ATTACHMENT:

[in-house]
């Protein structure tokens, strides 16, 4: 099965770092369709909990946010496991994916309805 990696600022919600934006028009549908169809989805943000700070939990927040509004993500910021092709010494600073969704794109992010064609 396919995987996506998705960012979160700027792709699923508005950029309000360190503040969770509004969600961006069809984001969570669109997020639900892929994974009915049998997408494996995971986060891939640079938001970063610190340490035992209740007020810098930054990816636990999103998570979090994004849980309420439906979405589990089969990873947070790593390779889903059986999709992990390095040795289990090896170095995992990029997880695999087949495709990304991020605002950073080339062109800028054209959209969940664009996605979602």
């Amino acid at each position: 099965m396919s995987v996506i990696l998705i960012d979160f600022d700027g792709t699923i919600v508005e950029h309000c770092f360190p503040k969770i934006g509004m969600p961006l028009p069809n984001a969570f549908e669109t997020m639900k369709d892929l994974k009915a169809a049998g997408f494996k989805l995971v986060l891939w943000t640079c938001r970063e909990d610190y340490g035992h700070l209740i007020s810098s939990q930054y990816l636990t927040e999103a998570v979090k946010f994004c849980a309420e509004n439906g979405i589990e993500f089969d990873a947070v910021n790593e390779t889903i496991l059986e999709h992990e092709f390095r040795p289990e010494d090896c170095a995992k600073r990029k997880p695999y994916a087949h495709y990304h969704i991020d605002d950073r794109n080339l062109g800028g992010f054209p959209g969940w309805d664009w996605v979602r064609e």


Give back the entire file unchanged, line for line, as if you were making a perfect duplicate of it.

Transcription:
[in-house]
């Protein structure tokens, strides 16, 4: 099965770092369709909990946010496991994916309805 990696600022919600934006028009549908169809989805943000700070939990927040509004993500910021092709010494600073969704794109992010064609 396919995987996506998705960012979160700027792709699923508005950029309000360190503040969770509004969600961006069809984001969570669109997020639900892929994974009915049998997408494996995971986060891939640079938001970063610190340490035992209740007020810098930054990816636990999103998570979090994004849980309420439906979405589990089969990873947070790593390779889903059986999709992990390095040795289990090896170095995992990029997880695999087949495709990304991020605002950073080339062109800028054209959209969940664009996605979602």
């Amino acid at each position: 099965m396919s995987v996506i990696l998705i960012d979160f600022d700027g792709t699923i919600v508005e950029h309000c770092f360190p503040k969770i934006g509004m969600p961006l028009p069809n984001a969570f549908e669109t997020m639900k369709d892929l994974k009915a169809a049998g997408f494996k989805l995971v986060l891939w943000t640079c938001r970063e909990d610190y340490g035992h700070l209740i007020s810098s939990q930054y990816l636990t927040e999103a998570v979090k946010f994004c849980a309420e509004n439906g979405i589990e993500f089969d990873a947070v910021n790593e390779t889903i496991l059986e999709h992990e092709f390095r040795p289990e010494d090896c170095a995992k600073r990029k997880p695999y994916a087949h495709y990304h969704i991020d605002d950073r794109n080339l062109g800028g992010f054209p959209g969940w309805d664009w996605v979602r064609e």